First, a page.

who's been 'leading' the war against terror?
"inevitably we're told after the event that the offenders were either known to the police/security or that concerned acquaintances or even family had made reports which seem to have been ignored. So a combination of more funding and a redirection of funds away from mass surveillance might have borne some results."
Interesting, isn't it.
When I were a lad, many people's local copper lived at the end of the street, was known to the community, and people asked him for help and kept him in the picture if anything dodgy was going on locally.
How many police have that kind of community relationship today?
At the opposite end of the police hierarchy in recent years we've seen the Association of Chief Police Officers Ltd have a senior officer in charge of anti-terrorism. In one case that role appears to have included running a selection of undercover cops in legitimate peaceful protest organisations (e.g. Mark Kennedy/Stone), undercover operations which led to the arrest and trial of dozens of members of those organisations, and then the trials collapsing when the kennedy/stone came out and threatened to reveal more than he should. And it turns out Kennedy/Stone was far from the only one.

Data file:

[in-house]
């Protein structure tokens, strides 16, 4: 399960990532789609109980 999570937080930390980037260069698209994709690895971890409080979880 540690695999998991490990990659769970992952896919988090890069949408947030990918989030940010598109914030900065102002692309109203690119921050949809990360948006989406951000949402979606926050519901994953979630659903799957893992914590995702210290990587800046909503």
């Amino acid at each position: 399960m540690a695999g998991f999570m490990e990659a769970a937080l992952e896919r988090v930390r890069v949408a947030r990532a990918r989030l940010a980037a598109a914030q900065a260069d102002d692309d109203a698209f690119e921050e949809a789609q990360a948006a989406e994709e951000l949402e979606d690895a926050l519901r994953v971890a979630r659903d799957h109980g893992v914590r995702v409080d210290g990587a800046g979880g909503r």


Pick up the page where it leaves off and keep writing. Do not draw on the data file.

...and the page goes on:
Readers might want to look up who at ACPO Ltd was in charge of those undercover operations. His name has been around a bit more recently in a different context - investigating News International for phone hacking, and declaring them innocent, until someone finally took the job a little bit more seriously.
The same name is also in the frame for unfortunate occurences relating to the police killings of JC de Menezes, Ian Tomlinson, and... well you get the gist.
But enough about Andy Hayman , for now.
As well as Hayman, the Met's heads of anti-terrorism have included Cressida Dick, in charge of counter-terrorism in the Met in 2011, and as of earlier this year, in overall charge of the Met. She was also quite close to the shooting of JC de Menezes.
Elsewhere there's the decades of police lies (and evidence tampering) about Hillsborough, and the lies and fake evidence re the Birmingham Six, and so on. Before we even start thinking about cases like Steven Lawerence.
There's plenty more where that comes from but you get the idea.
Might it not be nice if the public could actually trust the police, and if the various Home Secretaries over the years had done something about *that* as well as a clearly ineffective "war on terror"?
[Please take it as read that I condemn violence, terrorism, etc].